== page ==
And once the game starts, it does a lot of stuff really well. Controlling the submarine is simple enough, and after you get past the first little section, you unlock a hook shot at the front that operates as your initial weapon and also as a way to open doors and move objects. As you creep ever further onward on your quest to find Merryn’s father, you will be able to buy boosters which assist you in areas with heavy tides, and eventually you get your hands on the earlier mentioned energy blast which allows you to blow apart walls that previously blocked your progress.

The game itself is relatively straightforward. An item appears on the map that you need to get in order to move on to the next section, so you get the item, hit the next story beat, and repeat. As someone who has no problem whatsoever with linear-style gaming like this, I found this enjoyable enough, and I enjoyed exploring the different areas in the game.

The graphics are impressive, and combined with the excellent soundtrack, some areas have a real weight to them. The creepy “Merrows” in particular are dark, foreboding, and genuinely quite unnerving, so much so that I actually rushed through them as they were making me feel uneasy. Other areas though are bright and colourful with incredible detail in the background. For instance, if you pay attention, you’ll be able to see big sea creatures such as whales and sharks pass by with not undue grace. This all combines to give the game a defined and powerful atmosphere throughout. This is supplemented by the excellent narration of Siobhan Hewlett, which I personally really enjoyed and felt added a lot to the game.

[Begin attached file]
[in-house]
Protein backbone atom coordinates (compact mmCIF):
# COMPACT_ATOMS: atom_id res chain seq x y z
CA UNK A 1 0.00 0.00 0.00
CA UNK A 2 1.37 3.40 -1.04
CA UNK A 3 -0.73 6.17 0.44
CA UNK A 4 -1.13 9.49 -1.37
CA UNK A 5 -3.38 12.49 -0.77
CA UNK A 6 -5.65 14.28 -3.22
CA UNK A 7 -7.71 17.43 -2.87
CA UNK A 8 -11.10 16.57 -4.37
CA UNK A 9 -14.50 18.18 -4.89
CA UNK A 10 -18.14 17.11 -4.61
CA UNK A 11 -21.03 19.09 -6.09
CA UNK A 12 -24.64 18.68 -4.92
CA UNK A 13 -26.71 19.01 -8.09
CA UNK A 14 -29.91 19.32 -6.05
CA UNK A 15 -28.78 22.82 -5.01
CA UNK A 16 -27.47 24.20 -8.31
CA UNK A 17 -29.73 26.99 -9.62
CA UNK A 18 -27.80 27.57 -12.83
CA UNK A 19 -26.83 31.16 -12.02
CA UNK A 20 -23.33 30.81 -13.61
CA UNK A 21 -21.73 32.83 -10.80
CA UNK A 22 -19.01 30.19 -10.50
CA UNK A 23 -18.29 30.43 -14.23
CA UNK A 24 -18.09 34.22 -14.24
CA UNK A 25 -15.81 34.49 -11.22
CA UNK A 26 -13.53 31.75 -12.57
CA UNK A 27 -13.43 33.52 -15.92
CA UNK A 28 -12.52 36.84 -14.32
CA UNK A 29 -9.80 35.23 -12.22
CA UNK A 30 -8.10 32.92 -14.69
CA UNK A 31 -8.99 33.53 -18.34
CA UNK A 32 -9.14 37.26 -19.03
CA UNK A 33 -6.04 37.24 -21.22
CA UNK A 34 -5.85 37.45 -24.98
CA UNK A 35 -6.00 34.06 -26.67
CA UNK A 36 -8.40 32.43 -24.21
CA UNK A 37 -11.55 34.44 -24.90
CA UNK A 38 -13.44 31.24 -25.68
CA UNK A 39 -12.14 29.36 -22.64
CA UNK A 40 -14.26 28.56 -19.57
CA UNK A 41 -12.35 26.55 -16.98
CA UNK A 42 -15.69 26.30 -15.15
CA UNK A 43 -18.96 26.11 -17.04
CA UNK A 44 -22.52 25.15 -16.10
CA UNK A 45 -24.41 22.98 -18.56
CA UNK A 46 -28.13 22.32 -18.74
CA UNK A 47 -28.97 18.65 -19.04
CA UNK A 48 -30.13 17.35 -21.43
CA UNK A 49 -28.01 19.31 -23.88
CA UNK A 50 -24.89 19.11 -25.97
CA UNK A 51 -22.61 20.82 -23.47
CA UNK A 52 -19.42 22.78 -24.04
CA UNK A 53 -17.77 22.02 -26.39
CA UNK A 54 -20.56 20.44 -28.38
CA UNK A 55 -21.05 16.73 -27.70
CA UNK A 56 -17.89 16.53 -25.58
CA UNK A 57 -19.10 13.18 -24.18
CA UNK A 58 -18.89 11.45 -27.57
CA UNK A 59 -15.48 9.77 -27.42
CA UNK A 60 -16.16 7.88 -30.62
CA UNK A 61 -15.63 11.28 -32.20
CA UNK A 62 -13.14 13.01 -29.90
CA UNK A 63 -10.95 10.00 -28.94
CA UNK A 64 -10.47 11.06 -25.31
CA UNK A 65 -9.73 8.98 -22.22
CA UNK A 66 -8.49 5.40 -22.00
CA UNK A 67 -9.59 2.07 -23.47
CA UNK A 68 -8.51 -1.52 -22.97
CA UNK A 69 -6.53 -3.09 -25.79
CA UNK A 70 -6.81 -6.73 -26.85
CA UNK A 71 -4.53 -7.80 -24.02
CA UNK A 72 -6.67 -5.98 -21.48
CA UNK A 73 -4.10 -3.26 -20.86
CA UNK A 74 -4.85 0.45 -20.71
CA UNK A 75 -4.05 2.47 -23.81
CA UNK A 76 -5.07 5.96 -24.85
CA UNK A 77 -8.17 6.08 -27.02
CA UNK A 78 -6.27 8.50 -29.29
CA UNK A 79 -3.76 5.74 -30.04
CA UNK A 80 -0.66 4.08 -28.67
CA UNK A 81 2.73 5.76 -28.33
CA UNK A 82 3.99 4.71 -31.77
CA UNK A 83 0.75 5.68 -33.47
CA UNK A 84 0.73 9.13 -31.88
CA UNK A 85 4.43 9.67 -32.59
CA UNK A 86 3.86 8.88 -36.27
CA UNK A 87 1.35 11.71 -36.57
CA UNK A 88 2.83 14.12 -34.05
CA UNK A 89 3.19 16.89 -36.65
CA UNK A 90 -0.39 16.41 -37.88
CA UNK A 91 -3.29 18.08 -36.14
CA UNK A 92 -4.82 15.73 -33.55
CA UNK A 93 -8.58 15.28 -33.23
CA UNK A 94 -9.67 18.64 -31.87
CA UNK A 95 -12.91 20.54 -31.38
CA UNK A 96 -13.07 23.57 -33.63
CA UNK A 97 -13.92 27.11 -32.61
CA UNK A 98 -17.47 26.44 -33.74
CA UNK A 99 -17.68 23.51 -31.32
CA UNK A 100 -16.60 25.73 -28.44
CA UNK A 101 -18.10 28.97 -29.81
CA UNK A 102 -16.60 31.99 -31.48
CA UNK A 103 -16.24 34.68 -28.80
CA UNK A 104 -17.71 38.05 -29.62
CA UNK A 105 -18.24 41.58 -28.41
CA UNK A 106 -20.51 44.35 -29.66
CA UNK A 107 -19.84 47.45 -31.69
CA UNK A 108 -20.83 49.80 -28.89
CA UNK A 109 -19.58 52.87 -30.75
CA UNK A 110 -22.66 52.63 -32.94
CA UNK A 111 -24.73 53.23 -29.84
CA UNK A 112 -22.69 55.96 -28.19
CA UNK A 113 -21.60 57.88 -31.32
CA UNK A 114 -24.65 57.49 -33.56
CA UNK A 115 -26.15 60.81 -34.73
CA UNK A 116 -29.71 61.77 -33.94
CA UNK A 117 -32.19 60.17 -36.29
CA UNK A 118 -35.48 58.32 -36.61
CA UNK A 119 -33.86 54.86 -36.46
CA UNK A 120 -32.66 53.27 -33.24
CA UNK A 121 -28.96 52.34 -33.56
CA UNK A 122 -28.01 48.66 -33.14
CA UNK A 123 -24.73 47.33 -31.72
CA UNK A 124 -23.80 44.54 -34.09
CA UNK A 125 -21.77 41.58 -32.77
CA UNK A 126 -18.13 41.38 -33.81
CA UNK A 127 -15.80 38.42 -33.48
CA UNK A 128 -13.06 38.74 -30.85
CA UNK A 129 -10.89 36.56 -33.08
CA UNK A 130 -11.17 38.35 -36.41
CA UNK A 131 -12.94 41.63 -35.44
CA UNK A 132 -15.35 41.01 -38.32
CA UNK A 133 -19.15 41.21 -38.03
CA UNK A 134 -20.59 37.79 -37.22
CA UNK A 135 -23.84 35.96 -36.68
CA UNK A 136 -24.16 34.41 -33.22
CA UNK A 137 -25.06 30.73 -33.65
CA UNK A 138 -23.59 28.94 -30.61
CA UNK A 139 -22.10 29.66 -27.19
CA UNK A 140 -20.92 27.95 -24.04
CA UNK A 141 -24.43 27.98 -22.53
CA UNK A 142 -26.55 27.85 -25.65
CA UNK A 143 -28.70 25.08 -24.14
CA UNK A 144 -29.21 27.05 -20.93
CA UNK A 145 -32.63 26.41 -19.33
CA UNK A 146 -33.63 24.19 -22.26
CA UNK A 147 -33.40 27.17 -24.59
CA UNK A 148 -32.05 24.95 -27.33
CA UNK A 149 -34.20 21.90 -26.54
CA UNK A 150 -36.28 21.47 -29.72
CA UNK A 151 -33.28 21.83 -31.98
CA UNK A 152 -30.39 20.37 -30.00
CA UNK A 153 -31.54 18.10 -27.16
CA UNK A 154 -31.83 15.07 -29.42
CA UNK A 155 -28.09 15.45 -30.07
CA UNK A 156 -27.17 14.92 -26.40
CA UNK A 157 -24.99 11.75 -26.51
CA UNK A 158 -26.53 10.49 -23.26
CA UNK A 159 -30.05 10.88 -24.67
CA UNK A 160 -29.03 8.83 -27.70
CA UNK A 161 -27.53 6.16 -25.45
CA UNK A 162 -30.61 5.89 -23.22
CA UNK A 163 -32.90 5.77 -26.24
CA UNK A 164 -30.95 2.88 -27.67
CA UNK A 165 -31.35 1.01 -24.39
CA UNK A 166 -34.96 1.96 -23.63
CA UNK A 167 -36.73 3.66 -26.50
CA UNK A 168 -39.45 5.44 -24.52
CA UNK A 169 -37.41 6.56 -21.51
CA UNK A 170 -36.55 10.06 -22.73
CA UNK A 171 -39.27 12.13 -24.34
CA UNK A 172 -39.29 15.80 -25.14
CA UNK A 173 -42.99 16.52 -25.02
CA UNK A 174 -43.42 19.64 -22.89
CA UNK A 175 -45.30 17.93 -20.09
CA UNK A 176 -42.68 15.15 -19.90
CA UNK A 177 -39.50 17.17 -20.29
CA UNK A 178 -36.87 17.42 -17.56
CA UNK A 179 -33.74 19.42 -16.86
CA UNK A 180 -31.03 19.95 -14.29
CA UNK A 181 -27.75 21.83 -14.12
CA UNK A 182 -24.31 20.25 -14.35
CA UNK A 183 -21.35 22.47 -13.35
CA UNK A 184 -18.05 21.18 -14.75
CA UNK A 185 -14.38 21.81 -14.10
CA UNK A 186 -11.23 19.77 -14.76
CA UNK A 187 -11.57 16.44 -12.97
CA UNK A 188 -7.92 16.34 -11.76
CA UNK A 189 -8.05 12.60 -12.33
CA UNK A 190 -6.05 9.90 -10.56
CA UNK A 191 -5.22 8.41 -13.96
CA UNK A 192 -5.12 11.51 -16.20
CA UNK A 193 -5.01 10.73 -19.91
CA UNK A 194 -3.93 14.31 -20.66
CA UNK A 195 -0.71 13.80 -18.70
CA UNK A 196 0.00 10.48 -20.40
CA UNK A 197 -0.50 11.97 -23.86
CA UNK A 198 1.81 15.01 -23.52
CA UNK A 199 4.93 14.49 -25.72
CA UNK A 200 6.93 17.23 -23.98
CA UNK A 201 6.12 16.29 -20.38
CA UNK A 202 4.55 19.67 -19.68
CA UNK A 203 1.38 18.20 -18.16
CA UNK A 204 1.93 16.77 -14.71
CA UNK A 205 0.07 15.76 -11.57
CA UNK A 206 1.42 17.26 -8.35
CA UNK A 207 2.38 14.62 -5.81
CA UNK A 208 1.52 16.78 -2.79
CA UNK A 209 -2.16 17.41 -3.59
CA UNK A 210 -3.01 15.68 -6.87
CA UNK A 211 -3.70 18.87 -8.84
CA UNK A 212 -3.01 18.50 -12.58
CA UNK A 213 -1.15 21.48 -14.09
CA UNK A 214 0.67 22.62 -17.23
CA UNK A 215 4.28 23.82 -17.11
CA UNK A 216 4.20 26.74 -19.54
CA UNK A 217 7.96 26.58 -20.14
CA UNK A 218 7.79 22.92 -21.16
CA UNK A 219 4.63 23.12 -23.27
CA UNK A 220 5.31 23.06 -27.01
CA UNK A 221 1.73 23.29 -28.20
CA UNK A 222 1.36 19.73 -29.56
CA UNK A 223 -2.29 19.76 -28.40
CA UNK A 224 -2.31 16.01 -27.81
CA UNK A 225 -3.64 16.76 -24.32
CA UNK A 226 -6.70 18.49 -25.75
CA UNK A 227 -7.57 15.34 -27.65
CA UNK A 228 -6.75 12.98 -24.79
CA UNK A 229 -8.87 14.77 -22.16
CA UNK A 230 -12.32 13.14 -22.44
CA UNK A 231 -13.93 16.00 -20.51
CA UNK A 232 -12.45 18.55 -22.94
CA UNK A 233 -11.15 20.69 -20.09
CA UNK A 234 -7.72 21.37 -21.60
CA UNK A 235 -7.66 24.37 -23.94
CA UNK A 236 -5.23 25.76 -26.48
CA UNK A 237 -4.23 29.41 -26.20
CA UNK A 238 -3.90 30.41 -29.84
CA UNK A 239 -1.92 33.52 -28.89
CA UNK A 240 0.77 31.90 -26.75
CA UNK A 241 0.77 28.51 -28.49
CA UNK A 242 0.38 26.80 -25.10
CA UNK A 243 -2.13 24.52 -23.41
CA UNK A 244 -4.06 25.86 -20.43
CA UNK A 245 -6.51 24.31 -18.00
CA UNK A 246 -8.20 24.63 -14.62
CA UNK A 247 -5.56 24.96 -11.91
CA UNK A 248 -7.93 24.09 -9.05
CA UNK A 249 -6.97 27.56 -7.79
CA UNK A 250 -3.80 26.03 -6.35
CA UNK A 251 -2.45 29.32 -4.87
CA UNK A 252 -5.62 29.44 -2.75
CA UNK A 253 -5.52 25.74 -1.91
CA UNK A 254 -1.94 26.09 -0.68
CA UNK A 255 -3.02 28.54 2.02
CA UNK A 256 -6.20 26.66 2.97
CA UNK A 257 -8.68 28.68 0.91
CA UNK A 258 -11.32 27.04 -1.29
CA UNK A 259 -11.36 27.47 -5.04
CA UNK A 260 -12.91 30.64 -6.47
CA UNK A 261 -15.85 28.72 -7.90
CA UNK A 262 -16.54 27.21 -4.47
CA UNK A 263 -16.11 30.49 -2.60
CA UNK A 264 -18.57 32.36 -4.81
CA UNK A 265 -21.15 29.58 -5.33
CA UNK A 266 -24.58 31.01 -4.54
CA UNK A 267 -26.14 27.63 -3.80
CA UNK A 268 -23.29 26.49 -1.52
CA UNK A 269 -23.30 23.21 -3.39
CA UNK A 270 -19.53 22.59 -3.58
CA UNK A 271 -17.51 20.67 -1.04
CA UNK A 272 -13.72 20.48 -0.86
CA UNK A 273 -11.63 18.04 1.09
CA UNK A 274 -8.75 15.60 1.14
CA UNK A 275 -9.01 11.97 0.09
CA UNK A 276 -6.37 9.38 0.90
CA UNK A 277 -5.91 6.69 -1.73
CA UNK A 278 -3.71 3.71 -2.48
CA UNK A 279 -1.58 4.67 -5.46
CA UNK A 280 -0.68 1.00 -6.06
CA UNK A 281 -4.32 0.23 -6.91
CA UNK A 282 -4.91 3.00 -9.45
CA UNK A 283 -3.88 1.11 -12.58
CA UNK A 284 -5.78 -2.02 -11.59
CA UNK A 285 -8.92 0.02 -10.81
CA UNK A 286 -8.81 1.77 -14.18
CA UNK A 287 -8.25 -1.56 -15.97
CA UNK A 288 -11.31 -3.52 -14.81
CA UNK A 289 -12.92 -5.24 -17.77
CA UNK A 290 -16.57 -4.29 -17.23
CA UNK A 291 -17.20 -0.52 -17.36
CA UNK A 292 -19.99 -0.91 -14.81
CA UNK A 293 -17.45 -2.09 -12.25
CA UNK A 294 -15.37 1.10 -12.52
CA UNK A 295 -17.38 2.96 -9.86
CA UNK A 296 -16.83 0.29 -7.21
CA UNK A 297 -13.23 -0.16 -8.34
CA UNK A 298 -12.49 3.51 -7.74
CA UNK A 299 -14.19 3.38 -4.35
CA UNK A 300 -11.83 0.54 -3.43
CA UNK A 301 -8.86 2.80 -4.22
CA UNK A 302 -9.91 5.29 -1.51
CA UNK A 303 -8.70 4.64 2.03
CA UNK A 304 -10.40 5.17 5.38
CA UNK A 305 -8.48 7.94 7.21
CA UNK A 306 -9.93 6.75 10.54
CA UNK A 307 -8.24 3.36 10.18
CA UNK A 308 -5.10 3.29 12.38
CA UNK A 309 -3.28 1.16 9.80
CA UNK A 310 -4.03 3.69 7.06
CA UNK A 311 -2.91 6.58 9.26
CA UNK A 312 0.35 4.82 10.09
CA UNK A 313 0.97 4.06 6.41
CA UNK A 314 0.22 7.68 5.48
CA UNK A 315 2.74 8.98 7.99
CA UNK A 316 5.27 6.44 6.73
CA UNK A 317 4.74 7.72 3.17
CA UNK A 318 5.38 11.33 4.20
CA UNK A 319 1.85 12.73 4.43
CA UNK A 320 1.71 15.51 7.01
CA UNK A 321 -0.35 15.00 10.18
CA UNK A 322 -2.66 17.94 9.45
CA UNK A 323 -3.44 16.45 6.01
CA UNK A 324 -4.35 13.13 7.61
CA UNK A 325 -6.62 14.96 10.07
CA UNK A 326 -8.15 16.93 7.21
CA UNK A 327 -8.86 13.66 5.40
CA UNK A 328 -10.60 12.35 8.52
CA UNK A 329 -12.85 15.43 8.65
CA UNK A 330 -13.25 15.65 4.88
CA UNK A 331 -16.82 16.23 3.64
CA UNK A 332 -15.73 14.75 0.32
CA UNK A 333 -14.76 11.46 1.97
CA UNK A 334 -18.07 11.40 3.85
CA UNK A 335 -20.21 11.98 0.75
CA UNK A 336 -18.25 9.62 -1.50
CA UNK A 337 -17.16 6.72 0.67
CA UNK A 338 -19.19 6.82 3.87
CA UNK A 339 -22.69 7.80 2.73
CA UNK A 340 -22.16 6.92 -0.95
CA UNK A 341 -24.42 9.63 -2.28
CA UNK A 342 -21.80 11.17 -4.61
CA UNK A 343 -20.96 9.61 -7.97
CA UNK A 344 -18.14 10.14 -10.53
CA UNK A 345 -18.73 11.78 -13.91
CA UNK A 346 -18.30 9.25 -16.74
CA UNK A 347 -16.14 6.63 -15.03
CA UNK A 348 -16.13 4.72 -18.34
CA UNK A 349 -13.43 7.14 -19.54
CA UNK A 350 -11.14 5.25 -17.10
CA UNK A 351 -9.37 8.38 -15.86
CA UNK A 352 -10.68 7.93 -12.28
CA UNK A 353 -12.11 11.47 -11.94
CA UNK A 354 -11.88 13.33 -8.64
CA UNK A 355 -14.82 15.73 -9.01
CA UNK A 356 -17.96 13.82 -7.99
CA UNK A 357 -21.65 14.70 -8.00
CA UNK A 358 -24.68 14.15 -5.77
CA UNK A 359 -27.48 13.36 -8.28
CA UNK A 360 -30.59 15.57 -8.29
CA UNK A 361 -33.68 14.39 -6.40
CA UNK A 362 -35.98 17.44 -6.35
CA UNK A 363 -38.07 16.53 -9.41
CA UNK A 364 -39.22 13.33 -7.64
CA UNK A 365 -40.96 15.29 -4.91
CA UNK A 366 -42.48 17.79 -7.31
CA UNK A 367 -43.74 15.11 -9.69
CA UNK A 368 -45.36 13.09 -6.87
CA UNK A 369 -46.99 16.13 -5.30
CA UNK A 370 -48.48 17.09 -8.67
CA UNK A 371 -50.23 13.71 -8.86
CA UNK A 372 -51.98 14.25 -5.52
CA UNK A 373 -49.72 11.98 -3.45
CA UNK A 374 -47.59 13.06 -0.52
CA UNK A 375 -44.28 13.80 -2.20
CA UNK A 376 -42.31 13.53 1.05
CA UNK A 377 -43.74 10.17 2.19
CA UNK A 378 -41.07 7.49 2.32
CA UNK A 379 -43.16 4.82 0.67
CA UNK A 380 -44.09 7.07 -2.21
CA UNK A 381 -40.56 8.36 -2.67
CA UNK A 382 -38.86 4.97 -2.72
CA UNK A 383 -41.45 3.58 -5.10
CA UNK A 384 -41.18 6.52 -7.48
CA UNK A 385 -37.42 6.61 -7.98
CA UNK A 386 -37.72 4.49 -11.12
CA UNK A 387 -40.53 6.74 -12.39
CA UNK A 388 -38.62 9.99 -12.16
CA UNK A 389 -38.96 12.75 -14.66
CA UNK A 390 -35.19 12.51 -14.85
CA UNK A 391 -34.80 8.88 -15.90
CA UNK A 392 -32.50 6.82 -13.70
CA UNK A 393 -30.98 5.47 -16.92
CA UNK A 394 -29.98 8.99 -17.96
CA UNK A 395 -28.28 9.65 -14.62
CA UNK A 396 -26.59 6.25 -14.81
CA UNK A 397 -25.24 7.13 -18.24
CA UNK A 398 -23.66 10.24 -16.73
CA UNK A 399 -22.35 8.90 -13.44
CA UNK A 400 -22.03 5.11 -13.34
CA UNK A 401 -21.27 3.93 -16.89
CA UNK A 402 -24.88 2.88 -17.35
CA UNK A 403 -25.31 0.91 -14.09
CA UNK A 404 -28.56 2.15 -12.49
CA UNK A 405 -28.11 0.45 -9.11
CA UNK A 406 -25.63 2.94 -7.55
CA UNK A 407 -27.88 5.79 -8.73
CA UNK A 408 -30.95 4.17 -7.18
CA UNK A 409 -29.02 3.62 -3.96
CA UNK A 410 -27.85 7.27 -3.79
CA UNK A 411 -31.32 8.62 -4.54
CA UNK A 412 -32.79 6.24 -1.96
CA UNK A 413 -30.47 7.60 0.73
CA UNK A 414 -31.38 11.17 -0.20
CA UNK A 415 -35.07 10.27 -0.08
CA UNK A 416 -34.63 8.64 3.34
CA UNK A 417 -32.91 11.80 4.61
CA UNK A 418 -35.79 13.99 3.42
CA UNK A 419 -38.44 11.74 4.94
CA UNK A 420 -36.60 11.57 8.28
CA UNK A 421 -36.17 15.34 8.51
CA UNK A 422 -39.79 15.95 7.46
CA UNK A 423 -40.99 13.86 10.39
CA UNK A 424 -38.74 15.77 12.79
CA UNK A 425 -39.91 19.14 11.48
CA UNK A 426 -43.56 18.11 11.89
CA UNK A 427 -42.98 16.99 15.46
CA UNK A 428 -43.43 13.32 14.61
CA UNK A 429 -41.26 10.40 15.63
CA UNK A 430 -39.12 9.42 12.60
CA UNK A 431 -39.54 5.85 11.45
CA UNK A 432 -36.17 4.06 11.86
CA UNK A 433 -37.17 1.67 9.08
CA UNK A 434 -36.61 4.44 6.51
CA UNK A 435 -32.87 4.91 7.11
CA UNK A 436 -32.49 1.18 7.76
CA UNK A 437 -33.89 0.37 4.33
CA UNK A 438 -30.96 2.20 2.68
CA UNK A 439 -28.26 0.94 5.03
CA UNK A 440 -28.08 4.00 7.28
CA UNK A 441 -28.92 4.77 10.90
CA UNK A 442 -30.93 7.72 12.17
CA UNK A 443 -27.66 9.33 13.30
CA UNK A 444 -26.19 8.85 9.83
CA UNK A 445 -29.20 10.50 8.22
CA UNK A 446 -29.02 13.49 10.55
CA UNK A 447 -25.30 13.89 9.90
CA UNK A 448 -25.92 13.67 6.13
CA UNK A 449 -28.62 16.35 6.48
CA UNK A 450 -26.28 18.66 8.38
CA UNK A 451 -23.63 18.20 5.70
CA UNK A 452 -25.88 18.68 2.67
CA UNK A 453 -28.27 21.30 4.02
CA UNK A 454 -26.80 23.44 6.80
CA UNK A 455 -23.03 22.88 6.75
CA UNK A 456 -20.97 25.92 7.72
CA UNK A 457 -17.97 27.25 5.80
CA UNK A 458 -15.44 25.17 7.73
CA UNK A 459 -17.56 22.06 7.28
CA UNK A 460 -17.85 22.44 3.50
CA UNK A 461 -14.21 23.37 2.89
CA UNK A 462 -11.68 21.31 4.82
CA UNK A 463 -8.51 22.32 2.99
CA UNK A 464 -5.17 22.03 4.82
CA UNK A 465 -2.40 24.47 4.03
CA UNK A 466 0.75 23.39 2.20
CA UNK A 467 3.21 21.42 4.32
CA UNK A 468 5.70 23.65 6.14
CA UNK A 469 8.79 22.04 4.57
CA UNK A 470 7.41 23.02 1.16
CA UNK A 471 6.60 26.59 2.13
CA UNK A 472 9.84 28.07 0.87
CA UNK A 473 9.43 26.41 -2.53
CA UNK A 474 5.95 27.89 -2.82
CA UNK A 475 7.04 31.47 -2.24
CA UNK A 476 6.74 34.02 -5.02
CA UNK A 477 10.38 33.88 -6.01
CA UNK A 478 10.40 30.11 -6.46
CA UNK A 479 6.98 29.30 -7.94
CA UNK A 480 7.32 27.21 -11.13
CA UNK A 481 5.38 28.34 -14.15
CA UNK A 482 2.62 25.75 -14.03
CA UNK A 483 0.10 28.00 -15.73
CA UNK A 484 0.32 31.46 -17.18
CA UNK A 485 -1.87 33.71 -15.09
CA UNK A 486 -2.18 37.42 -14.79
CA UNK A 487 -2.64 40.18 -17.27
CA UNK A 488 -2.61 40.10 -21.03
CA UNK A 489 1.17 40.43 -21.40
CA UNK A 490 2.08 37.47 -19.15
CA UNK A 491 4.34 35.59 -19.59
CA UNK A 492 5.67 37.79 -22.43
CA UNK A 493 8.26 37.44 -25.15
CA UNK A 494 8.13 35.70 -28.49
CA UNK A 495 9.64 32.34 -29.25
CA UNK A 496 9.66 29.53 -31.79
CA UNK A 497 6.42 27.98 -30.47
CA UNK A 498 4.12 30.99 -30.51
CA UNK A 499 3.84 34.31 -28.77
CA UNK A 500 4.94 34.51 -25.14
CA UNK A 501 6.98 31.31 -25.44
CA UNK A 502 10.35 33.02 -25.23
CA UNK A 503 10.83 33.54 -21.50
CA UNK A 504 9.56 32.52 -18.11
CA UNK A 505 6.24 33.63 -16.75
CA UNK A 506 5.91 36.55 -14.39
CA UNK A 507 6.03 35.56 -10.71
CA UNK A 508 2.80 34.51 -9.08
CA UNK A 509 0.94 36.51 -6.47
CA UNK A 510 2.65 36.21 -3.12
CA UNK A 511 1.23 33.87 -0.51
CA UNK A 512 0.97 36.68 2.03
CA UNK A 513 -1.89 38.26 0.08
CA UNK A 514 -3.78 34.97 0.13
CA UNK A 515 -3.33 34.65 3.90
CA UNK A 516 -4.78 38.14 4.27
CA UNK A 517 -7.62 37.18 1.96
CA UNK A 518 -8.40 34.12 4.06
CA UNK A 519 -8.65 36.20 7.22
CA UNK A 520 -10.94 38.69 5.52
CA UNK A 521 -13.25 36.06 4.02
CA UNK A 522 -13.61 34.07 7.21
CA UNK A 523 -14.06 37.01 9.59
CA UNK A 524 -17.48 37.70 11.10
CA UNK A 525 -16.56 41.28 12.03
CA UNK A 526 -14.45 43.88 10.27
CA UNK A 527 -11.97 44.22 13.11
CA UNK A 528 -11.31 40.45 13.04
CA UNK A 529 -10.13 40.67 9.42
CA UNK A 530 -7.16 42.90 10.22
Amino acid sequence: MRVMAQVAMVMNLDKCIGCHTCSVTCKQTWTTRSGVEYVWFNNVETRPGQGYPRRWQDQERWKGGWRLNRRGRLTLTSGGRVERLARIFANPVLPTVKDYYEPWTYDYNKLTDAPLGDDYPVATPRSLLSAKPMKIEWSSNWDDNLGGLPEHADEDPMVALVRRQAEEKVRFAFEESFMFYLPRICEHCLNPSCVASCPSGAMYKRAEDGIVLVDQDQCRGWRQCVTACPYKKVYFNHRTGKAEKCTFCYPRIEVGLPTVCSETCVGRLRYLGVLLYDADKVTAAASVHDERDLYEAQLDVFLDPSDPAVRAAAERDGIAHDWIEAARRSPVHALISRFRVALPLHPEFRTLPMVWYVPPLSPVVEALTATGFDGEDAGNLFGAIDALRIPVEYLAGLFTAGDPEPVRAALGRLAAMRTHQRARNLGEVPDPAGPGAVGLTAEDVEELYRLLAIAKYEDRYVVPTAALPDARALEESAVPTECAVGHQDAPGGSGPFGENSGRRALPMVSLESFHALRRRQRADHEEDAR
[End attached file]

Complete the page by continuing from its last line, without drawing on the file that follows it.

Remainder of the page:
Exploring this wonderful world and solving puzzles is enjoyable stuff, but unfortunately the game ends up crowbarring needless combat into the game in the form of annoying jellyfish and glowfish that swarm you whenever you enter a new area. Rather than being a fun change of pace, these battles quickly become tiresome, and they sapped a lot of the enjoyment out of the game for me. I would have much preferred Insomniac Games to have done away with combat entirely outside of boss fights and go with the exploring side of things more. You can be enjoying the scenery and really getting lost in the world, but once the jellyfish show up it immediately takes you out of everything, and you have to get back to the grind once more.

I can understand that maybe they thought that the younger crowd would get bored if there wasn’t a fight every 5 minutes, but I think that does a disservice to younger players. Certainly in my younger days, I would have appreciated a game that did things a little differently. It strikes me that there’s a definite niche here that Insomniac passed up the chance to exploit. The important fact is that the exploring is enjoyable, the puzzle solving is fun, and the boss battles with creatures like a giant, underwater spider (no, I don’t know what it’s doing there either, but it looks pretty cool nonetheless) are an enjoyable slice of something different. Ultimately, I think Insomniac didn’t have enough faith in its core audience to enjoy the game without the requisite slew of generic baddies for them to kill along the way, and I find that somewhat disappointing. 

Developer: Insomniac Games

Publisher: GameTrust Games/GameStop

Platforms: PC, PS4, Xbox One

Release Date: 12th July 2016

Score: 65%